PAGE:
What’s in your box for week 9









In the Standard Box:

Soft White Wheat Flour   2 lb
Garlic    1/2 lb
Bunched Carrots   1 bu
Spinach   1 bu
Leeks   2
Lacinato Kale   1 bu
Pears   1.5 lb
Basil   1/4 lb
Celery   1 hd


In the Small Box:

Soft White Wheat Flour   2 lb
Spinach   1 bu
Chioggia Beets   2 lb
Lacinato Kale   1 bu
Apples   1.5 lb
Yellow Zucchini or Leek   1 ea
Celery   1 hd



Lacinato Kale

Lacinato kale has a long tradition in Italian cuisine, especially in Tuscany. Consequently, it is also known as Tuscan kale, Tuscan cabbage, Italian kale, dinosaur kale, black kale, flat-back cabbage, palm tree kale, or black Tuscan palm. It has been grown in Tuscany for centuries, and is one of the traditional ingredients of minestrone. Its taste is described as slightly sweeter and more delicate than curly kale.

Lacinato’s flavor can stand up to even anchovies, and it is paired with them in some Italian dishes. It is commonly used in pastas and soups, but can also be eaten raw, or chopped fine in a salad.

This nutrient power house is high in vitamins A and C, as well as calcium, iron, and manganese. It is also rich in easily digestible dietary fiber and is the superstar of carotenoids and flavonoids which are two powerful antioxidant types that protect our cells from free radicals (there are 45 distinct flavonoids in kale!) It also provides a whopping dose of vitamin K, needed to strengthen our bones—132%—and is also a rich source of easily digestible dietary fiber.

Lemony Braised Lacinato Kale

1 large bunch (about 10 ounces) Lacinato Kale, leaves rinsed and thick center ribs cut out
Scant 1/2 Tbsp. extra-virgin fruity olive oil
2 to 4 garlic cloves, or to taste
1/8 cup dry white wine (could use vermouth)
1/4 to 1/2 cup chicken stock
1 tsp. coarse salt or sea salt
1 to 2 tsp. freshly-squeezed lemon juice, to taste

Cut kale into 1” pieces and steam until slightly wilted. Remove from heat and drain well.

In a large fry pan over low heat, heat olive oil. Add garlic and sauté, stirring often, until soft. Add kale and wine; cover and cook until almost all liquid has evaporated. Add 1/4 cup chicken stock and cook until stock is almost evaporated and kale is very tender, approximately 30 minutes. Check for tenderness. If needed, add the remainder of the chicken stock and cook until done.

Season to taste with salt and lemon juice; toss with tongs and serve. Serves 2.


Chioggia/Apple Salad

1 bunch of Chioggia beets
2 medium size apples
1 handful of mixed salad leaves
⅓ c. fresh basil
Zest of 1 lime


½ c. goat cheese
1 tbsp. fresh lime juice
2 tbsp. milk
1 tbsp. olive oil
1 tsp. honey

Zest your lime and reserve it for the salad.

Blitz all of the salad dressing ingredients in a mini food processor (you can also do this by hand with a whisk and room temperature goat cheese). Season with salt and pepper to taste. The flavor should be tangy with a hint of sweetness.

Trim and peel the beets with a vegetable peeler. If the tops look good, wash them and save for stir frys and salads. Thinly slice beets with a mandolin.

Thinly slice your apples and keep them stacked. Cut vertically into matchsticks.

Place beets and apples in a bowl. Add a little dressing and season with salt and pepper. Let it sit for 10 minutes or so to soften.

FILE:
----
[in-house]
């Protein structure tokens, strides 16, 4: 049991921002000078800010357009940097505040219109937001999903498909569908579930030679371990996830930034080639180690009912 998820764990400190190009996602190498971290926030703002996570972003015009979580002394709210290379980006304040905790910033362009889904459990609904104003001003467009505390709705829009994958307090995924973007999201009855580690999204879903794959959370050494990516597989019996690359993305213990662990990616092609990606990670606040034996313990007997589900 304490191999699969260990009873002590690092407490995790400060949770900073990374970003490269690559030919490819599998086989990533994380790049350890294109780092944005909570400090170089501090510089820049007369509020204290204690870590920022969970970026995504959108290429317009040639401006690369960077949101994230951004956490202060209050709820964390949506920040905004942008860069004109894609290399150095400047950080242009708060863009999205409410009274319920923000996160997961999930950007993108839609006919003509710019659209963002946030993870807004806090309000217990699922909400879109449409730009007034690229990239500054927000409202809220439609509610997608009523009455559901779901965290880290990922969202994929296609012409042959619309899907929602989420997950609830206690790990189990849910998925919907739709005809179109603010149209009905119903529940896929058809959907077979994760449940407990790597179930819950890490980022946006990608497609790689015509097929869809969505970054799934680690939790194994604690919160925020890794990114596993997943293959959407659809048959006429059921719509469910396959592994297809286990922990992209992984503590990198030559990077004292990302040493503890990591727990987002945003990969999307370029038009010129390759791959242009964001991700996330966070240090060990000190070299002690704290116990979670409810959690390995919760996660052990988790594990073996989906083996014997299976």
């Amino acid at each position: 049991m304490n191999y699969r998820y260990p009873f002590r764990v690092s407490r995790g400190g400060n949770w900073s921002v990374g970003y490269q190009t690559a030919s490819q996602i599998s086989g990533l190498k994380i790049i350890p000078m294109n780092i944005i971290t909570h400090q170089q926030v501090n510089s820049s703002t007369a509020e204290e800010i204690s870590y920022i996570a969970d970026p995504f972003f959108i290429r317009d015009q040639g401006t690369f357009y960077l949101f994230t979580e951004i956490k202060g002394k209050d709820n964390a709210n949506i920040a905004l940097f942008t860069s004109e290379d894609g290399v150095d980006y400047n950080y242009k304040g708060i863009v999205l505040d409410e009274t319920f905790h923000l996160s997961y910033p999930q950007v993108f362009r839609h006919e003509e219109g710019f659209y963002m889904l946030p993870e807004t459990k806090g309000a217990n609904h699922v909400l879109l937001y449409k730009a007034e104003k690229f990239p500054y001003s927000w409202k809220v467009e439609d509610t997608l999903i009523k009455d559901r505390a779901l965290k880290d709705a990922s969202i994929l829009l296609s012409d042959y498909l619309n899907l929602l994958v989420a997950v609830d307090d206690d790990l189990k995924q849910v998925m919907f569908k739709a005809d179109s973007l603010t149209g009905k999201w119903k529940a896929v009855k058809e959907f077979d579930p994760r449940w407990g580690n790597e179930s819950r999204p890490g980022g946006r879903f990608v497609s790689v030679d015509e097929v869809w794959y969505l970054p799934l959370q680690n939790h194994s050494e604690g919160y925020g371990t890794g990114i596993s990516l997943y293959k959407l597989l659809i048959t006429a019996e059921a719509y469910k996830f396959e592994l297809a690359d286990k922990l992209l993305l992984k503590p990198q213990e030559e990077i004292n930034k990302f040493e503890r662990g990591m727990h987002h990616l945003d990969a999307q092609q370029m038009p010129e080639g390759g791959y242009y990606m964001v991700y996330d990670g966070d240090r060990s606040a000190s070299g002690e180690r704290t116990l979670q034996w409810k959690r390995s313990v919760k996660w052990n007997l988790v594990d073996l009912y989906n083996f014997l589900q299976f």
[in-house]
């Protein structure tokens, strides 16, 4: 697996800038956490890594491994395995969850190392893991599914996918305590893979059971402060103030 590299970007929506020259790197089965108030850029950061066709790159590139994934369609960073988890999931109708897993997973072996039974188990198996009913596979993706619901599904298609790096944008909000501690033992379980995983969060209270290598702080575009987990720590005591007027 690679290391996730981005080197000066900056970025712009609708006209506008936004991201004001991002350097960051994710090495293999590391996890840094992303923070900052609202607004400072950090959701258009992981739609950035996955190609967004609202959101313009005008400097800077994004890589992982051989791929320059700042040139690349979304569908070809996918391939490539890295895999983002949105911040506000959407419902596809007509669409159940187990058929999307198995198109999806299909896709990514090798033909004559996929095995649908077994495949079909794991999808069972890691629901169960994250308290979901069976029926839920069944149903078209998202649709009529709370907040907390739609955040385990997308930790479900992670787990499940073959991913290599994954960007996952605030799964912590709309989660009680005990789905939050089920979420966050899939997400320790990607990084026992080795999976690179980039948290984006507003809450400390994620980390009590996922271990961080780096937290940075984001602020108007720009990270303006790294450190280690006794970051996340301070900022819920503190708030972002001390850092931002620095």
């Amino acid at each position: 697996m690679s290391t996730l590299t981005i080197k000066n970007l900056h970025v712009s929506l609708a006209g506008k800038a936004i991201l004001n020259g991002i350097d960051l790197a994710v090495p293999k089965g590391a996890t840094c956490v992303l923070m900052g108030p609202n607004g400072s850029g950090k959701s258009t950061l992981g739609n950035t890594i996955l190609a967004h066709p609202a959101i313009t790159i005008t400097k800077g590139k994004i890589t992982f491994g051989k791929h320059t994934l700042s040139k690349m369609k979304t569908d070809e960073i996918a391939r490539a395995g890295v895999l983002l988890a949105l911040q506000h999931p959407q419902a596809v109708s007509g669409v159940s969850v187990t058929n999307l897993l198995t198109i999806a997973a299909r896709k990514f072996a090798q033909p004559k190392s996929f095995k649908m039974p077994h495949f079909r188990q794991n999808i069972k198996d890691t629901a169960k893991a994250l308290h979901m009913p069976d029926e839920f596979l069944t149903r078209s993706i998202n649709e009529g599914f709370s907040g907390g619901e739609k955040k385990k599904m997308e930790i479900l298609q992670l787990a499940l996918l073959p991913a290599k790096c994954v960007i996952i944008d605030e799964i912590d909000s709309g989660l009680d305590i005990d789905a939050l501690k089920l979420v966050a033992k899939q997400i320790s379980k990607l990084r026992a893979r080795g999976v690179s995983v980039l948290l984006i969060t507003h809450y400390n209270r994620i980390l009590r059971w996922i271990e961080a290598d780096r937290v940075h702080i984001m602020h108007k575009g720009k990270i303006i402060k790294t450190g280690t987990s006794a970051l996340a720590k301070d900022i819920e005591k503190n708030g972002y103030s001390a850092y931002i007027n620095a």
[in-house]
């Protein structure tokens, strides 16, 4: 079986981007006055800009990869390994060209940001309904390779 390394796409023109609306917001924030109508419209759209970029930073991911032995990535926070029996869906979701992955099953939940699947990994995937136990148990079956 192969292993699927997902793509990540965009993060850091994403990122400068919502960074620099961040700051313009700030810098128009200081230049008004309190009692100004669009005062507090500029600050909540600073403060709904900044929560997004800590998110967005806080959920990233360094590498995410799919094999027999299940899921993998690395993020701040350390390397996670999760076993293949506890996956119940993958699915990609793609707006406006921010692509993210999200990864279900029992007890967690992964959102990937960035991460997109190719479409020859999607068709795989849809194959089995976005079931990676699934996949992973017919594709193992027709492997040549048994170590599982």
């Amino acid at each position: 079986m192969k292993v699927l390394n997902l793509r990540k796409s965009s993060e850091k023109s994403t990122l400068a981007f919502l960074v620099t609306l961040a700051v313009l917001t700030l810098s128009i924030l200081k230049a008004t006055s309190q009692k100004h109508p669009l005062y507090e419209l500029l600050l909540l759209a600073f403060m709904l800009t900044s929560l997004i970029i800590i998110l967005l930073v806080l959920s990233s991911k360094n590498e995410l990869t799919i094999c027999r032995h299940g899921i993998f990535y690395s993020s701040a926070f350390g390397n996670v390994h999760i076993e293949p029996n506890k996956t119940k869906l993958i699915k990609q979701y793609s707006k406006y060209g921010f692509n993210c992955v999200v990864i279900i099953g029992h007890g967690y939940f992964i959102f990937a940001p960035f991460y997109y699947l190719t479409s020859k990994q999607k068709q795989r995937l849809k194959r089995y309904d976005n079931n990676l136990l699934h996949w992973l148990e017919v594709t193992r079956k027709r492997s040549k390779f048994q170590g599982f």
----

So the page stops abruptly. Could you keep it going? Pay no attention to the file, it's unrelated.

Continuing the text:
Tear up the basil leaves. Add them and salad leaves to the bowl. Give it a good toss and taste to see if it needs more seasoning or dressing. Evenly sprinkle the lime zest on top and serve immediately.

Refrigerate any extra goat cheese dressing in an airtight container for about a week.


Chioggia beets have those beautiful concentric circles that add to the look of the recipe. We thank www.theclevercarrot.com for it.


Nash’s soft white wheat flour is a whole grain product, so when we grind the wheat seeds, all parts of the seed including the bran (which contains fiber), the germ (which contains valuable oils and nutrients) and the endosperm are all still there, creating a nourishing end product. At Nash’s, we grow and mill the grains at the farm, delivering a fresh product with a difference you can taste. Our soft white wheat flour is perfect for making pastries, cakes, cookies, cereals, flat breads and crackers. Our flour is a living product. To maintain its freshness, we recommend storing it in the refrigerator or freezer.

What’s in Your Box for Week 8

In the Standard Box:


Rolled Oats  2 lb
Purple Beans  3/4 lb
Golden Beets with Greens  1 bu
Collards  1 bu
Green Cabbage  1 hd
Red Celery  1 bu
Red Onions  2
Rainbow Carrots  2 lb
Romanesco 1 hd


In the Small Box:










Purple Beans  1 lb
Basil  1/4 lb
Collards  1 bu
Green Cabbage  1 hd
Lemon Cucumber
Red Celery  1 bu
Red Onions  2

Red Celery


Red Celery is a highly versatile vegetable and a great source of antioxidants. If you like a real celery flavor, this one’s for you! It can be enjoyed in stews and casseroles; braised as a side to grilled meats and fish; and enjoyed raw in salads or as a carrier for a wide variety of dips.

One thing that makes this celery variety different from green celery is that it retains its color, flavor and texture well, even when cooked. It can be chopped fine into a salad, and it really dresses up a Bloody Mary!

Celery of all kinds were regarded as medicine by the ancients, but today commercial celery has been watered down to virtually a garnish. Red celery takes us back to the time when celeries were a real vegetable, with character and a heartiness and taste that satisfy.

Summer Salad with Red Celery

3 stalks red celery , julienne
1/2 head cabbage, julienne
2  medium carrots, julienne
1/2 red onion, finely diced
1/2 cup mayonnaise
1 dash salt
1 dash pepper